Cranial Cruciate Ligament Tear/Rupture

HPIM0644The cranial cruciate ligament (CCL), also known as the anterior cruciate ligament (ACL) in humans, is durable tissue that connects the femur (thigh bone) to the lower leg bone (tibia) and serves to stabilize the knee joint. A torn/ruptured CCL is the most common orthopedic injury in dogs, and generally requires expensive surgical intervention.

This website has given significant attention to the metabolic and behavioral effects that spay/neuter has on its unsuspecting victim – the family dog. However, studies have determined that orthopedic disorders (i.e., hip dysplasia, elbow dysplasia, and steep tibial plateau angle (TPA) which leads to CCLtear/rupture), are also byproducts of spay/neuter – thus completing the trifecta of deleterious outcomes attributable to spay/neuter. The most common of these spay/neuter related orthopedic injuries is the CCL tear/rupture which, because it is not strictly a wear and tear injury, can render a dog lame at an abnormally young age. According to the Canadian Veterinary Journal:

“Rupture of the canine cranial cruciate ligament (CCL) remains the most common orthopedic problem seen in veterinary practice around the world”.145 

Our dog Billy experienced debilitating tears of his cranial cruciate ligament in both of his knees. Billy underwent TPLO surgery to repair both knees. It was disturbing to us that we never understood why the ligament tears occurred in the first place. Billy was not obese, not even slightly overweight. He exercised regularly, including a 6 mile run in the forgiving soft sand of Ocean Beach every morning. What went wrong? Our primary care vet and the orthopedic surgeon had no answers for us.

What the public is told

Banfield, a nationwide chain of some 1000 veterinary clinics, provides their clients the following information regarding cranial cruciate ligament injury:

“The cranial cruciate ligament (CCL) is the most common ligament to be injured, and is similar to when humans injure their anterior cruciate ligament (ACL). Injures to the CCL happen when too much stress is placed on the joint in any given direction, resulting in complete or partial tears of the ligament. Most commonly, these injuries occur during active play, jumping or by trauma…Any dog can injure the CCL, although larger breed dogs or dogs that are very active tend to account for the majority of pets seen with a CCL injury. Pets that are overweight can be at a higher risk for ligament injuries due to the increased weight that puts greater stress on their joints.”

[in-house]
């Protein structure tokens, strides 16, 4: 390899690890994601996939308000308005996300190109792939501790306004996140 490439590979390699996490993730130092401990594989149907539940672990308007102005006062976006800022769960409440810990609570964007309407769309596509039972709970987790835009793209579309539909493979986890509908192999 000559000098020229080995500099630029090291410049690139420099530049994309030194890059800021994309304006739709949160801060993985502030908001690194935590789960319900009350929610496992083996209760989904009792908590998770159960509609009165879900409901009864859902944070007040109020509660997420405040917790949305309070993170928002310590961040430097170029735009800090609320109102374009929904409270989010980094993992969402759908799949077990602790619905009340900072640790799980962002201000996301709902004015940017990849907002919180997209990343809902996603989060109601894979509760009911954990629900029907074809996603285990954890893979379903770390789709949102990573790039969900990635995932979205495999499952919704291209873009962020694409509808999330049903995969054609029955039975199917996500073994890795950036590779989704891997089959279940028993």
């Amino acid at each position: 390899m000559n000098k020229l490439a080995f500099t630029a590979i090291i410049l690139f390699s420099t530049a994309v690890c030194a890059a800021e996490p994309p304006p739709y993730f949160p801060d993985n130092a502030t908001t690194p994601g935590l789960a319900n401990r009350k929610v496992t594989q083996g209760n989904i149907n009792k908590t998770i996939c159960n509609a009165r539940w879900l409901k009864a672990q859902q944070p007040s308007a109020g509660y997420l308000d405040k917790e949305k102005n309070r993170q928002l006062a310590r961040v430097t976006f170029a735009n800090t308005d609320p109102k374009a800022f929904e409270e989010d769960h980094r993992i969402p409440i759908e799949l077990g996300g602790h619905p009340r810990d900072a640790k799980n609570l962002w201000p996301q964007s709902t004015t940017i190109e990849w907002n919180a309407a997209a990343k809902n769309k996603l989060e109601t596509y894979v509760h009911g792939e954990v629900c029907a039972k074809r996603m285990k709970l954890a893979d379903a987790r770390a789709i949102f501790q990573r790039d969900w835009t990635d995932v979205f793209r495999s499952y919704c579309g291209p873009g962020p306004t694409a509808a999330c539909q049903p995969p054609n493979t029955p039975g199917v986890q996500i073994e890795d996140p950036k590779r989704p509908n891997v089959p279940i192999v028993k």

The ASPCA Pet Insurance online forum explains CCL tear/rupture as follows:

“The cruciate ligaments help stabilize the knee joint. Injuries to these ligaments can start out as partial tears that eventually rupture completely and cause the knee to be very unstable with lameness and pain. The complete rupture of the ligament is often the result of gradual degeneration that can take place over months or years and can be influenced by a number of factors, for instance:

  • Obesity – puts added weight on joints and ligaments (this is the most common risk factor for ligament damage)
  • Intermittent strenuous activity — “weekend warriors” dogs who only get out for vigorous exercise once a week or less are prone to this injury
  • Poor overall health
  • Age of the dog — because it’s a degenerative disease, the ligament may weaken over time”

According to the American College of Veterinary Surgeons (ACVS) Small Animal Topics (a series of short educational write-ups intended to educate pet guardians about surgical procedures), Cranial Cruciate Ligament Disease  (CrCLD) is caused by a combination of many factors. These would include aging of the ligament (degeneration), obesity, poor physical condition, genetics, conformation (skeletal shape and configuration), and breed. With CrCLD, ligament rupture is a result of subtle, slow degeneration that has been taking place over a few months or even years rather than the result of acute (sudden) trauma to an otherwise healthy ligament (which is very rare). Further, the ACVS reports 40-60% of dogs that have CrCLD in one knee will, at some future time, develop a similar problem in the other knee.

It is difficult for the dog guardian to make sense of the information provided to them by veterinary professionals. One source indicates CCL rupture/tear is an abrupt injury, while others characterize it rather as a disease, a degenerative condition. All sources highlight obesity as an important contributing factor, with one source specifying that obesity is the most common risk factor for ligament damage. The ACVS write-up is the only source of the three to acknowledge skeletal shape or conformation as a predisposing factor. What is abundantly clear is that in the communications to pet guardians regarding the major causes for this injury, the blame seems to fall in large part upon the dog guardian – too much food, too little exercise, too much exercise all at once and so on. Alternatively, CCL tear could be the result of breed or conformation – circumstances certainly out of the control of the veterinarian.

What the vets are discussing among themselves

Once you leave the realm of information designed to educate the public, and delve into the research and publications for veterinary professionals, the story with respect to CCL tear/rupture is decidedly different. For many years, university-based research has produced substantial evidence that early spay/neuter may indeed affect the development (conformation) of the tibia and other long bones in a dog. It is this improper development of the tibia that predisposes the dog to CCL tear/rupture. The longer tibia results in a knee joint with a tibial plateau angle (TPA) that is more steep than is normal. Almost two decades ago, it was acknowledged in the Journal of the American Veterinary Medical Association:150

“Dogs with CrCL injuries have a significantly greater TPA than dogs without CrCL injury…TPA measurements may be used to screen dogs suspected of being susceptible to CrCL injury.”